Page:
Your last buyout payment--scheduled for 2014--could be reduced by 7.2 percent as the federal government attempts for the first time to make those payments subject to sequestration (the "automatic" reductions in spending authority that were authorized by the Budget Control Act of 2011). "We believe the federal government is incorrect in considering sequestering a portion of the tobacco buyout payments owed to farmers in 2014," said Larry Wooten, president of North Carolina Farm Bureau. "Where the Tobacco Transition Payment Program payments differ from most other federal programs appropriate for sequestration is that these payments are not taxpayer funded. Rather, they are funded through fees that are assessed to tobacco companies." USDA's only role is to distribute the fees collected from tobacco companies to contract holders. I am not big on mail-in campaigns, but with a problem this big, a letter to your political leaders may be the only logical response. The North Carolina Farm Bureau has an email format that shows how. You can find it by going to farm bureau website at http://www.ncfb.org/ and then clicking on "Tobacco Buyout Payment." Note: The 7.2 percent rate is only the most recent that has been suggested. It might be more or less. Photo: Boxed tobacco is loaded in a warehouse of the Burley Stabilization Corporation in Springfield, Tn.
More bad news: The Chinese have found weed seeds in some American tobacco leaf they have bought, and they don't like it. They especially don't like seed from crabgrass, foxtail and Palmer's Amaranth, said Peter Thornton, assistant director for international marketing with the N.C. Department of Agriculture, at the U.S. Tobacco Cooperative meeting in Raleigh, N.C., November 7. "The Chinese do not tolerate invasive weed seeds, and we need to provide a solution to this problem." It will probably have to be an agronomic solution, although Thornton wasn't in a position to predict what it would be. "Stay tuned for the next steps," he said.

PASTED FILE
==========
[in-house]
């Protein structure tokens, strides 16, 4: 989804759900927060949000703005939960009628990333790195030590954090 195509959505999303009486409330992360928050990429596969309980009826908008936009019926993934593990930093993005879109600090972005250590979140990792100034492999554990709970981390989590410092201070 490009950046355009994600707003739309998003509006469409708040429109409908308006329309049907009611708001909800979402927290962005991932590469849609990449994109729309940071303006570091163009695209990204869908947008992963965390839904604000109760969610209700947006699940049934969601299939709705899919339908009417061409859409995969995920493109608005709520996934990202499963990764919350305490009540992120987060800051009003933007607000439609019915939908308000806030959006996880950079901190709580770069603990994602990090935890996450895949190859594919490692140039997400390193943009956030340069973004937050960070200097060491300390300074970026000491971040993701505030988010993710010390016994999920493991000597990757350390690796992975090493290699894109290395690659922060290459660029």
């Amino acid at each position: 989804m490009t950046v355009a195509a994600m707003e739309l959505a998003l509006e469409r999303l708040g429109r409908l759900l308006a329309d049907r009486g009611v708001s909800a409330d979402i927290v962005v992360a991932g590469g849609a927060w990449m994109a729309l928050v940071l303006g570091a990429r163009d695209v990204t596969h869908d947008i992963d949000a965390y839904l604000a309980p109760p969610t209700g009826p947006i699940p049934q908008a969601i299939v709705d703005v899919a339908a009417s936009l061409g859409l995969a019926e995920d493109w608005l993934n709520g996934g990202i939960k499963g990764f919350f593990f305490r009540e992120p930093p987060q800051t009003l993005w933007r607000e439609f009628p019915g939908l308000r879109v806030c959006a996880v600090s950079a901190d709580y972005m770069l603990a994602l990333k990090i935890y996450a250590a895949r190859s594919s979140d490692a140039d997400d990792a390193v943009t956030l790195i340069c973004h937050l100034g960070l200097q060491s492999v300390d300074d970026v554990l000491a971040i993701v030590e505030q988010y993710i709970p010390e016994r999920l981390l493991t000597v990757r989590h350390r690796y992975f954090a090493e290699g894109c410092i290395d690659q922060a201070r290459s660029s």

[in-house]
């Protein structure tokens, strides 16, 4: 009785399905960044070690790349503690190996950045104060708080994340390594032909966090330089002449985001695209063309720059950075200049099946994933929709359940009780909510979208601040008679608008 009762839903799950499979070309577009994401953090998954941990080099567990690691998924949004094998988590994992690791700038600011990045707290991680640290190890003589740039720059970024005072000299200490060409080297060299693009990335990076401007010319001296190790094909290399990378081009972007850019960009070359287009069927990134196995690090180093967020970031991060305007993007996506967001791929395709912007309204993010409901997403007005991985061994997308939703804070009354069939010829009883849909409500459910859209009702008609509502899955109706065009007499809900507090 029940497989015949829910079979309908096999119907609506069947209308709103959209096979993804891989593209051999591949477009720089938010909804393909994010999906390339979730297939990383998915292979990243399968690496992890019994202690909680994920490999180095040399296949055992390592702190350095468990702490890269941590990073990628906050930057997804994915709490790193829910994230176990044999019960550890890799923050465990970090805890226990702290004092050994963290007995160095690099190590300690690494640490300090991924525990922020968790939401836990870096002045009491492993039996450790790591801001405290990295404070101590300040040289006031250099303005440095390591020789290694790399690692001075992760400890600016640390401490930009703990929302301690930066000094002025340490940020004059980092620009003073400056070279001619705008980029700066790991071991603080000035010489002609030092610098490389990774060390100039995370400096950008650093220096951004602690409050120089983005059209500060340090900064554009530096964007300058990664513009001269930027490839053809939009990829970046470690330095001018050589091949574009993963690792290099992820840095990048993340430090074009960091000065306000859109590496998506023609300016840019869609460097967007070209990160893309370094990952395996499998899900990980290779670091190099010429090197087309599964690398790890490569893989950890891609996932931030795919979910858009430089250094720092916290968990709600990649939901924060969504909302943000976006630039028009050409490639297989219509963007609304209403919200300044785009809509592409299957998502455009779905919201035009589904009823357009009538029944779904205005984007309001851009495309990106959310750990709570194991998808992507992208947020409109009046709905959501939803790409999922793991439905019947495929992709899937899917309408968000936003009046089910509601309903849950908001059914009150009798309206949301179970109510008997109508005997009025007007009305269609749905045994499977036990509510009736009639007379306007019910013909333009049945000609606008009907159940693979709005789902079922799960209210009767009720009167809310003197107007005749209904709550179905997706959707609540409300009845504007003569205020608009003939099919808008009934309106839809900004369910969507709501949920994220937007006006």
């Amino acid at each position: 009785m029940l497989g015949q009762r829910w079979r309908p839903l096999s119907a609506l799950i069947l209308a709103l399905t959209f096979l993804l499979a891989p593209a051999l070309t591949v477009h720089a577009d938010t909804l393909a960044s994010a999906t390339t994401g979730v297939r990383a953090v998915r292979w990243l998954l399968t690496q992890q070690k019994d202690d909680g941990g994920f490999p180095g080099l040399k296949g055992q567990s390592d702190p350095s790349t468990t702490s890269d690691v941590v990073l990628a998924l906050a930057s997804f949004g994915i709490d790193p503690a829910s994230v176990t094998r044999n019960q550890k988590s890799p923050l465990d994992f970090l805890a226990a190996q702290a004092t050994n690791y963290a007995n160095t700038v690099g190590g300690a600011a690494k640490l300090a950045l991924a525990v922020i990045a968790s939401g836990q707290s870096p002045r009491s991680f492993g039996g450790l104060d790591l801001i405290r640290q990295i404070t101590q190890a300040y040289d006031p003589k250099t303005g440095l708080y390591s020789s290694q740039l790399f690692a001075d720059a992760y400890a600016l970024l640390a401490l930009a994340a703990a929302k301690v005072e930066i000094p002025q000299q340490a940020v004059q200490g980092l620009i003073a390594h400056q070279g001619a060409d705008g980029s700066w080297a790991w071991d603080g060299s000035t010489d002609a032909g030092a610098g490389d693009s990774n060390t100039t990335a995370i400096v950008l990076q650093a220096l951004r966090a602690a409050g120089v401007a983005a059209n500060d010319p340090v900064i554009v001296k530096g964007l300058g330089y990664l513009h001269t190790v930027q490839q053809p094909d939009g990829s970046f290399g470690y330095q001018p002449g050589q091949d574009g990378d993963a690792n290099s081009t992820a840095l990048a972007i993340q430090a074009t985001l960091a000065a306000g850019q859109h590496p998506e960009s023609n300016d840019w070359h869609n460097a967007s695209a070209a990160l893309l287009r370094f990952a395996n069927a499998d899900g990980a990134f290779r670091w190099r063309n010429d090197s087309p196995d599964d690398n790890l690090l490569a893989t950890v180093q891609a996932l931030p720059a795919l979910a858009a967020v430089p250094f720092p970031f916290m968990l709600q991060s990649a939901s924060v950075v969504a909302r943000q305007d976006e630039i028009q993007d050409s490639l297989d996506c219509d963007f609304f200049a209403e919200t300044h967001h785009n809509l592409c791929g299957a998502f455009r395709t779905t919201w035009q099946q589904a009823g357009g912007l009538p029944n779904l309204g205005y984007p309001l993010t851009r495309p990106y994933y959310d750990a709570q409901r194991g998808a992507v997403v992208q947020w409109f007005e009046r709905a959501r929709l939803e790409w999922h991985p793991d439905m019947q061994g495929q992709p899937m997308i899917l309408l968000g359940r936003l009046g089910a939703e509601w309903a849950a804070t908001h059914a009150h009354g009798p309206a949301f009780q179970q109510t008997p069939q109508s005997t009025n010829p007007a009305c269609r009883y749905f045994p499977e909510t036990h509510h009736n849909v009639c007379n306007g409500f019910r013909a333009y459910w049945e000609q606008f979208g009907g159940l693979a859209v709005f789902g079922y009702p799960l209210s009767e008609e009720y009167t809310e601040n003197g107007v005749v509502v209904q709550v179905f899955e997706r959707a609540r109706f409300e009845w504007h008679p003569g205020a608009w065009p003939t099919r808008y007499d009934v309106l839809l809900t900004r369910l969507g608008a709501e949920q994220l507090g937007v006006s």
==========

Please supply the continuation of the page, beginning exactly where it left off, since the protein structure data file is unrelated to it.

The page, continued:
A curing problem on burley tips: David Dugan, Ohio Extension tobacco educator, says there has been a problem with cured tips. "Sometimes we will see spots on the leaf that are about the size of a hand," he says. "It looks like a big slug of nitrogen uptake." This has been seen in burley before but under different conditions. "Immature harvest is the usual reason, or a dry season followed by heavy rains. We didn't have either." The good news: "Because it is short, the market wants this crop badly," Dugan says. "So it won't kick out leaf like this." But an explanation is much to be desired for future seasons.
Harvest was done in Ohio around October 15, said Dugan. Very little has been stripped, he says, although he does know of one farmer who has sold his crop for $2.06 a pound. He isn't ready to predict the state yield other than that it will be down from 2012. Pat Raines, a grower from Seaman, Ohio, says he understands that the state's crop is of good, useable quality. Harvesting was finished on his farm by October 8, and stripping began two days later.
Production will be down in the traditional burley-producing area of western N.C., says Stanley Holloway, N.C. burley Extension coordinator. The problem was not just the long rainy period but also the dry period that followed it. "Some of our burley was hurt because of its shallow roots." But relatively few fields were actually drowned out. Western N.C. has had some cold weather this fall but Holloway thinks all the tobacco was harvested by then. Not much has been delivered but that should begin soon. Like Dugan, he is not quite ready to to make a volume prediction either.
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